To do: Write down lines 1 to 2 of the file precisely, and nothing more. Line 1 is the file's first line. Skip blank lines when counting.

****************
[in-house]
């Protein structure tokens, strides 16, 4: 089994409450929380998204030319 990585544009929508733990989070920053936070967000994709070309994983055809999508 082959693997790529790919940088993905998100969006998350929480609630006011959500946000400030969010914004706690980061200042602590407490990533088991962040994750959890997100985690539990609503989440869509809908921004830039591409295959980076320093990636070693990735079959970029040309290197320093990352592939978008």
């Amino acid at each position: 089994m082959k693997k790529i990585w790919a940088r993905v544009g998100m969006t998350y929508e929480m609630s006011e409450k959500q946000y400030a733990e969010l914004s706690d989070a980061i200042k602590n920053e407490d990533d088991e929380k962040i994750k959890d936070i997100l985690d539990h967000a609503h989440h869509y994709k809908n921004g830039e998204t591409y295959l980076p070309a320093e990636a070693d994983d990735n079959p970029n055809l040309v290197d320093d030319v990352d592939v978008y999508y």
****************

[in-house]
């Protein structure tokens, strides 16, 4: 089994409450929380998204030319 990585544009929508733990989070920053936070967000994709070309994983055809999508 082959693997790529790919940088993905998100969006998350929480609630006011959500946000400030969010914004706690980061200042602590407490990533088991962040994750959890997100985690539990609503989440869509809908921004830039591409295959980076320093990636070693990735079959970029040309290197320093990352592939978008």